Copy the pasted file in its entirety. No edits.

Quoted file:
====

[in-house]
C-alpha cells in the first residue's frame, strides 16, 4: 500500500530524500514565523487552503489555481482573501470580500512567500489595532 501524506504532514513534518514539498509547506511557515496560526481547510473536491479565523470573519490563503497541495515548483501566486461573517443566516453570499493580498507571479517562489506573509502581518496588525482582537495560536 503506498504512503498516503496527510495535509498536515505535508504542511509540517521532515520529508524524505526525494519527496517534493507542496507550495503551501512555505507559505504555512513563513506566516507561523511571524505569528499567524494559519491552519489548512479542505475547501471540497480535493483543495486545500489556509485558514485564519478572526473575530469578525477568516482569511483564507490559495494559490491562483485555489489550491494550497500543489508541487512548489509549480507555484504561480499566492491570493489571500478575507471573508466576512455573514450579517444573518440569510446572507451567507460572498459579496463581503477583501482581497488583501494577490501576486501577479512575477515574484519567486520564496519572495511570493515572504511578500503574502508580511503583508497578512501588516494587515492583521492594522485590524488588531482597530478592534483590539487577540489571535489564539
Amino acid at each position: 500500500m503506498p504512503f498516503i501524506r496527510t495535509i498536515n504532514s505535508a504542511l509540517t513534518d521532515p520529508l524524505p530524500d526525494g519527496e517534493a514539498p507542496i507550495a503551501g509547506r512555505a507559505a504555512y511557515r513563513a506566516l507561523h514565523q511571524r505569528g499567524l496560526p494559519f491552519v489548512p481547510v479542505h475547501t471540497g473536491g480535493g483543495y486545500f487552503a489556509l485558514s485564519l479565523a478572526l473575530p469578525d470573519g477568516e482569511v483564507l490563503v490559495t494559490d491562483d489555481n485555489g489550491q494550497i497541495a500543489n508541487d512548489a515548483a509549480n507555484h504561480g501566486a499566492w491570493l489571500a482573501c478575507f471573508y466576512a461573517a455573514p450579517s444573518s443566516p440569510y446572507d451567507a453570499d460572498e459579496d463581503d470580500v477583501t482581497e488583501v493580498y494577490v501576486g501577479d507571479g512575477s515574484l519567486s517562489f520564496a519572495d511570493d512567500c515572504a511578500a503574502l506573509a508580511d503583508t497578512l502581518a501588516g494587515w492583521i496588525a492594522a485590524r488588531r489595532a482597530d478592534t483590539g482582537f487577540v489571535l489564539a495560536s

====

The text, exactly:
[in-house]
C-alpha cells in the first residue's frame, strides 16, 4: 500500500530524500514565523487552503489555481482573501470580500512567500489595532 501524506504532514513534518514539498509547506511557515496560526481547510473536491479565523470573519490563503497541495515548483501566486461573517443566516453570499493580498507571479517562489506573509502581518496588525482582537495560536 503506498504512503498516503496527510495535509498536515505535508504542511509540517521532515520529508524524505526525494519527496517534493507542496507550495503551501512555505507559505504555512513563513506566516507561523511571524505569528499567524494559519491552519489548512479542505475547501471540497480535493483543495486545500489556509485558514485564519478572526473575530469578525477568516482569511483564507490559495494559490491562483485555489489550491494550497500543489508541487512548489509549480507555484504561480499566492491570493489571500478575507471573508466576512455573514450579517444573518440569510446572507451567507460572498459579496463581503477583501482581497488583501494577490501576486501577479512575477515574484519567486520564496519572495511570493515572504511578500503574502508580511503583508497578512501588516494587515492583521492594522485590524488588531482597530478592534483590539487577540489571535489564539
Amino acid at each position: 500500500m503506498p504512503f498516503i501524506r496527510t495535509i498536515n504532514s505535508a504542511l509540517t513534518d521532515p520529508l524524505p530524500d526525494g519527496e517534493a514539498p507542496i507550495a503551501g509547506r512555505a507559505a504555512y511557515r513563513a506566516l507561523h514565523q511571524r505569528g499567524l496560526p494559519f491552519v489548512p481547510v479542505h475547501t471540497g473536491g480535493g483543495y486545500f487552503a489556509l485558514s485564519l479565523a478572526l473575530p469578525d470573519g477568516e482569511v483564507l490563503v490559495t494559490d491562483d489555481n485555489g489550491q494550497i497541495a500543489n508541487d512548489a515548483a509549480n507555484h504561480g501566486a499566492w491570493l489571500a482573501c478575507f471573508y466576512a461573517a455573514p450579517s444573518s443566516p440569510y446572507d451567507a453570499d460572498e459579496d463581503d470580500v477583501t482581497e488583501v493580498y494577490v501576486g501577479d507571479g512575477s515574484l519567486s517562489f520564496a519572495d511570493d512567500c515572504a511578500a503574502l506573509a508580511d503583508t497578512l502581518a501588516g494587515w492583521i496588525a492594522a485590524r488588531r489595532a482597530d478592534t483590539g482582537f487577540v489571535l489564539a495560536s